The current economic situation in South Africa has created a strong appetite for credit. Consumers often need to borrow money out of desperation just to help them survive. This is where scam artists and unscrupulous marketers prey on the public, signing them up for services they do not need, with monthly debit orders adding to their woes.
It is a tactic that we are seeing more of these days: A company advertises that they can help you secure a loan, even if you are blacklisted. They charge you for this “service” and at the same time sign you up for a bundle of monthly paid-for add-ons, hidden away in the terms and conditions (T&Cs).
They are doing this despite the fact that it is illegal to advertise loans to people who are blacklisted (according to the National Credit Act), and, according to the National Credit Regulator (NCR), a company cannot charge to facilitate a loan.
To make matters worse, in 99% of cases the applicant is turned down for the loan, and now has to continue paying for services they were unaware they signed up for in the first place.
This is criminal behaviour, but for some reason it does not get acted on by the authorities who are supposed to protect consumers.
The pay-for-legal-service scam
Another common loan scam that City Press readers have experienced is when companies claim they can get you a loan, but only after you have paid upfront for “legal” services.
These amounts of money are usually thousands of rands. Once you have paid, you never see the loan. Recently, a reader detailed how she lost money when she tried to take out a loan with Trade Finance Services South Africa.
“They said my loan was approved but I must first pay R3 000. I paid but never received the loan and then they asked me for R1 830 and another R1 200.
“I paid all these amounts but never got the loan. When I asked to cancel they said I must pay another R850 as a refund.”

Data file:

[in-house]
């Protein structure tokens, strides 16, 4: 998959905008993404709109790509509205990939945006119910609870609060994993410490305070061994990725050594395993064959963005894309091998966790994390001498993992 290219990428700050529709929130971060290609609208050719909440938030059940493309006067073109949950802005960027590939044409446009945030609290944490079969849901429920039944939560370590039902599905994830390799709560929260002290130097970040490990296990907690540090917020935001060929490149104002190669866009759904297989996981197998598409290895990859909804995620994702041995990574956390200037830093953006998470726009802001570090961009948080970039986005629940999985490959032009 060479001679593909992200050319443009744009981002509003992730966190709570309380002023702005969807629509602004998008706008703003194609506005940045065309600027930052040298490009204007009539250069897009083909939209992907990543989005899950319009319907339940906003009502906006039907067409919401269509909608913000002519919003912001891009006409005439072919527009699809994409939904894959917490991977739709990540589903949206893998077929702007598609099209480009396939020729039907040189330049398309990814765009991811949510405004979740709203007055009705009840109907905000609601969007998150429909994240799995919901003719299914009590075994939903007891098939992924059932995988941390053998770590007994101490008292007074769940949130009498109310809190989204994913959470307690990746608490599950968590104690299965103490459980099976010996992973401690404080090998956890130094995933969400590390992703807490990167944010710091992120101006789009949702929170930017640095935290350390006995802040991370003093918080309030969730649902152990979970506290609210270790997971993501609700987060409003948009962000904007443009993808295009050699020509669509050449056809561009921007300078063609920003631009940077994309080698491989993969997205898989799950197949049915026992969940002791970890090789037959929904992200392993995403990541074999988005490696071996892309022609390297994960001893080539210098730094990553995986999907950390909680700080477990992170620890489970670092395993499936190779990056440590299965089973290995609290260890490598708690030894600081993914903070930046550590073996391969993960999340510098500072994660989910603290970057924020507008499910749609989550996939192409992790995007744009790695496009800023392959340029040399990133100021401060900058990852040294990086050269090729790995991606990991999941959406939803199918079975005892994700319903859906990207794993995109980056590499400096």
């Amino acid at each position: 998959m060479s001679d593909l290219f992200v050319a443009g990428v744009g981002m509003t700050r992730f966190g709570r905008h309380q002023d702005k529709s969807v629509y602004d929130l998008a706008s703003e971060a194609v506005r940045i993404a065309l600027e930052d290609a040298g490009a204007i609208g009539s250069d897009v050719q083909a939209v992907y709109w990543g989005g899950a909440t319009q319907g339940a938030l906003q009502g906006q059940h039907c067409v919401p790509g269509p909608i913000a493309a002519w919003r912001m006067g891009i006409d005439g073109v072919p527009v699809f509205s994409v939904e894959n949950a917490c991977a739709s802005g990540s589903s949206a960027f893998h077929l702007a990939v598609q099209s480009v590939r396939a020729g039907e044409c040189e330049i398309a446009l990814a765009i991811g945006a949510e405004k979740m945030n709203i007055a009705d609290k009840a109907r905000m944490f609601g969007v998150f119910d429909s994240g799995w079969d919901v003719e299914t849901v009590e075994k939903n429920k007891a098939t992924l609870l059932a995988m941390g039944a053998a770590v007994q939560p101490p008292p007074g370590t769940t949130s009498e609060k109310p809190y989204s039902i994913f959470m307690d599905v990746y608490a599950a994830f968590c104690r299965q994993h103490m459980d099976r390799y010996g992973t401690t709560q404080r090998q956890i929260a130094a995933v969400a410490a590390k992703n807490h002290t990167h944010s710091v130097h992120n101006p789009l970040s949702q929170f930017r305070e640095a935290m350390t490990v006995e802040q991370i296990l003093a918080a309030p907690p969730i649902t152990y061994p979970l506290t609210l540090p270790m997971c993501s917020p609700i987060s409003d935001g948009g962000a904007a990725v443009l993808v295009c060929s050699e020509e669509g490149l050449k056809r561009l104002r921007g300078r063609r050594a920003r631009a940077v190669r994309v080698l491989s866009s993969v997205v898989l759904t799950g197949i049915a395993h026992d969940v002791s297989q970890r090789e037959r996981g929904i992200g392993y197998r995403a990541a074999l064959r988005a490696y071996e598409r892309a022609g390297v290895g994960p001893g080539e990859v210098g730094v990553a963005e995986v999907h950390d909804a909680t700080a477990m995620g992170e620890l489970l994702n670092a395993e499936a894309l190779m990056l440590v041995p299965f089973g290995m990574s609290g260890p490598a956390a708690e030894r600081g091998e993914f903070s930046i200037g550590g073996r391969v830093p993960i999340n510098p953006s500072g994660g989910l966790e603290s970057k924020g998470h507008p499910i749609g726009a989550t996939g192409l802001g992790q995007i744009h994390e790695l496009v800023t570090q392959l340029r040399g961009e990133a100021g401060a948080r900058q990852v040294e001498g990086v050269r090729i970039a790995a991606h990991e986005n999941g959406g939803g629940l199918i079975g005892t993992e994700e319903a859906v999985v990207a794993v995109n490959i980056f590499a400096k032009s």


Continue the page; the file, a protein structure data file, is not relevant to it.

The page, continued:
There is a very simple rule to avoid these scams – never pay upfront for a loan. No legitimate lender will ask you to do that. – Maya Fisher-French
With an estimated 1 million South Africans being preyed on in this manner annually, those who are tasked with watching over the consumer should not shake this responsibility.
That is not to say the marketing industry is blameless – far from it, but without a regulatory body, there is very little to be done to act on these rogue companies. Even Google benefits from these loan scammers – just type in “bad credit loans” and see how many ads pop into the paid search results.
My advice would be for consumers to be vigilant in managing their financial affairs, especially when it comes to “too-good-to-be-true” offers.
Here are some pointers to help consumers protect themselves:
- Never give your bank details to an unknown brand or marketing company that is not your own bank or insurance company.
- Always read the terms and conditions before signing up for anything. Most of these scams work because the extras you sign up for are buried in the T&Cs, making them part of the contract.
- Never pay someone to find you a loan. The service provider is conducting an illegal act, since they cannot charge consumers for loan-finding services, according to the NCR.
- As difficult as it can be, do not apply for loans if you are blacklisted as there is little chance you will qualify. These scams are run by individuals who take advantage of people’s desperation, so rather speak to your bank to get advice about your situation.
- Sites such as Hellopeter are a great resource to check if companies are offering fraudulent services. It will only take a few minutes, but could save you years of problems.
As for what to do if you have fallen victim to these scams, complain in writing to the Credit Ombudsman (email@example.com) as soon as possible.
Mountain is head of sales at Lending and Innovation Company, Olico